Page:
Casey Anthony obsession over?
The Casey Anthony case — is America’s obsession with this case really over?
The six-week criminal trial of an Orlando mother accused of murdering her 2-year-old daughter, then dumping her lifeless body in a swampy area to decompose just 15 houses from her parents’ home, seems to have captivated the American public to new heights.
Not since the child molestation trial of Michael Jackson, or the murder trial of O.J. Simpson, has the public been so wrapped up in a criminal proceeding.
Was America’s obsession with this case really interested in the criminal justice system, or a true real life reality show played out before our eyes, and is the obsession over, now that the trial has ended?
For many of us, the thoughts that a mother’s young child could go missing, not be reported and the mother still party for 31 days is unthinkable. However, this is exactly what happened in the Casey Anthony case. The jury voted “not guilty” on the three most serious charges against Anthony, and she walked free from the Orange County Jail on July 17.
The “not guilty” verdict has set off a lot of anger, frustration and tension among most Americans who watched the trial. A lot of the American public feels as though the jury made a huge mistake in the acquittal of these serious charges against Anthony, and that a cold-blooded murderer will now walk the streets again, and possibly make lots of money off her dead daughter.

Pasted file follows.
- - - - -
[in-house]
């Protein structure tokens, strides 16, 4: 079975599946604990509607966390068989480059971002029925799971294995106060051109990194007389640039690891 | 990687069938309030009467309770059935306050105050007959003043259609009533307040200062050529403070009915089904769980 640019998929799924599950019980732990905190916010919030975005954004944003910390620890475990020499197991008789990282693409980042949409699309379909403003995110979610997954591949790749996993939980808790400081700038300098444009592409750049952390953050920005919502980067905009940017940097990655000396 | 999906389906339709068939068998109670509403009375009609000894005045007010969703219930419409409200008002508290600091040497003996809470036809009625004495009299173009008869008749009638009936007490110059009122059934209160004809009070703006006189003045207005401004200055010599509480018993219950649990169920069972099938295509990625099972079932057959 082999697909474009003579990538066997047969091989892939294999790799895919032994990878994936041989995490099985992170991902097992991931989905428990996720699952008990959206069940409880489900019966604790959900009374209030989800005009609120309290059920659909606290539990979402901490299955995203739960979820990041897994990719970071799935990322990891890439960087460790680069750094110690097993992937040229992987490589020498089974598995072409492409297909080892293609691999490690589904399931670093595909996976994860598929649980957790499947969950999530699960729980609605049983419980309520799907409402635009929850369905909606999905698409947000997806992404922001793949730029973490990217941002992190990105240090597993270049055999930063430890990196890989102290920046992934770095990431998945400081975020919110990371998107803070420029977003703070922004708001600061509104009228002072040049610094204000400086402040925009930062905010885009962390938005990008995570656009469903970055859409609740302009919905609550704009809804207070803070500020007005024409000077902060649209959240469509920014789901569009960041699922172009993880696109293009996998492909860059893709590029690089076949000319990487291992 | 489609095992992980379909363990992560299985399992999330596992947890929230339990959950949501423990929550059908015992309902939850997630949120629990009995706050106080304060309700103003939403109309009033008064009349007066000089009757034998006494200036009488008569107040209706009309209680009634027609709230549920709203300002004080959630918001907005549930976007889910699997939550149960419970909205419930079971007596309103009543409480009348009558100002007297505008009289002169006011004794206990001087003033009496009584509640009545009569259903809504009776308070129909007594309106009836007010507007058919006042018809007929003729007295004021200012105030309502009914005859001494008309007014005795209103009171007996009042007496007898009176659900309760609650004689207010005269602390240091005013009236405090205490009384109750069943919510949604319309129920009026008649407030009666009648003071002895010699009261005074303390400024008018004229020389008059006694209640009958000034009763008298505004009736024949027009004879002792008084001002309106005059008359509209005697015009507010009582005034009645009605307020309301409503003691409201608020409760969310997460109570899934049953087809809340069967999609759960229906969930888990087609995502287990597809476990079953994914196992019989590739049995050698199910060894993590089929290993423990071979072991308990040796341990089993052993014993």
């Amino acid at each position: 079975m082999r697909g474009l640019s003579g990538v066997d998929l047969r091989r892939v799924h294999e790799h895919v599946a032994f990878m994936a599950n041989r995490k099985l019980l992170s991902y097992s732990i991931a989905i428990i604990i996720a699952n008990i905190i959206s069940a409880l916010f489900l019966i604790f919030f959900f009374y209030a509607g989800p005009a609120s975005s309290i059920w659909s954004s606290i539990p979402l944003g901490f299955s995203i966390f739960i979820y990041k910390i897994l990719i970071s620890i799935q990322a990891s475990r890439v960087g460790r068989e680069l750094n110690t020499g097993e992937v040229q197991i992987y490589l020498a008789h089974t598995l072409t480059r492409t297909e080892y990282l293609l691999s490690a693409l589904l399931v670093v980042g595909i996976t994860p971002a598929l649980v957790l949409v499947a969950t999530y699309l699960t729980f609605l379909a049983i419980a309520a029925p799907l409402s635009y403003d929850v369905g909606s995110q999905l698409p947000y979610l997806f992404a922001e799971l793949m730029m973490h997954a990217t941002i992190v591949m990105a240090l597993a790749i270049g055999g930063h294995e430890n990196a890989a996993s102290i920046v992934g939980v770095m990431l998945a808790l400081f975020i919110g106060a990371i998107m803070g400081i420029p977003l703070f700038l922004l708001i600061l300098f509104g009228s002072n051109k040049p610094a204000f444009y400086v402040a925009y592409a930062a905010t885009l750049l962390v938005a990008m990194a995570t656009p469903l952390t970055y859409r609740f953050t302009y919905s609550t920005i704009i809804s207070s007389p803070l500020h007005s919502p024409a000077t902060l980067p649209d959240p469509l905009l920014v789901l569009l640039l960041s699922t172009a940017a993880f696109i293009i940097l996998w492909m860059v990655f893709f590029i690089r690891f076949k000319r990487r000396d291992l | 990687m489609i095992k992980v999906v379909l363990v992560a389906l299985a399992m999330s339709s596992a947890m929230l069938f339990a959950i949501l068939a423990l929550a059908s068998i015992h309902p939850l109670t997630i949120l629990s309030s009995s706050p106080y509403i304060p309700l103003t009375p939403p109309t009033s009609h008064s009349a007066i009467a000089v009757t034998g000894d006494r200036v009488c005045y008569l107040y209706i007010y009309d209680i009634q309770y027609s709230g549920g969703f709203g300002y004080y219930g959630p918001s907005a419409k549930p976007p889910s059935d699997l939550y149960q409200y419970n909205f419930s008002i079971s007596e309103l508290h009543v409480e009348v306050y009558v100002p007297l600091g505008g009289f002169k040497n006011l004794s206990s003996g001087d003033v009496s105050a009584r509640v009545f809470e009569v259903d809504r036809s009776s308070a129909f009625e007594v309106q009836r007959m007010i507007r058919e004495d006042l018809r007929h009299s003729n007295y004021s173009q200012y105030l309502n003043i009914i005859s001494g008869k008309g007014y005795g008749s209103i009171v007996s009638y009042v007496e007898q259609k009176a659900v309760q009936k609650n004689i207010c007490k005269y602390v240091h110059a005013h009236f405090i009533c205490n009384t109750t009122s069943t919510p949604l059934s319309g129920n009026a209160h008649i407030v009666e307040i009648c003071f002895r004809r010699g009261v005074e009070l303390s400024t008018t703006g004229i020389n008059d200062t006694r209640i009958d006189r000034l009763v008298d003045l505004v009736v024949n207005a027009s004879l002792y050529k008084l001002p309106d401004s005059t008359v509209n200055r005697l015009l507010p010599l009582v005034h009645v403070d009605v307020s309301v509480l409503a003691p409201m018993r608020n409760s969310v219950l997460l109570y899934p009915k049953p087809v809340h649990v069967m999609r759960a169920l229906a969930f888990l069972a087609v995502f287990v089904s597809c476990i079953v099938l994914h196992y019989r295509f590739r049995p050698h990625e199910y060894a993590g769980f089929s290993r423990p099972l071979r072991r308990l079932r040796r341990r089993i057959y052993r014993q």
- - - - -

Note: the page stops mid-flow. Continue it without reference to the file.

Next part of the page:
There have been death threats against Anthony’s parents, the attorneys that represented her and the jurors. The outrage that has been seen on television shows us that the obsession with this case is not over, and probably will not be for a while.
Many feel that the evidence presented was sufficient to convict Casey Anthony, and now that some jurors are coming forward and talking about their decisions, it’s only making matters worse.
A plethora of people turned to their social media outlets to express their feelings about the verdict after it was read. There were approximately 325,283 tweets on Twitter within 10 minutes regarding the shocking verdict, according to social media analysis firm, Crimson Hexagon.
This trial is quickly being dubbed “the social networking trial of the century.”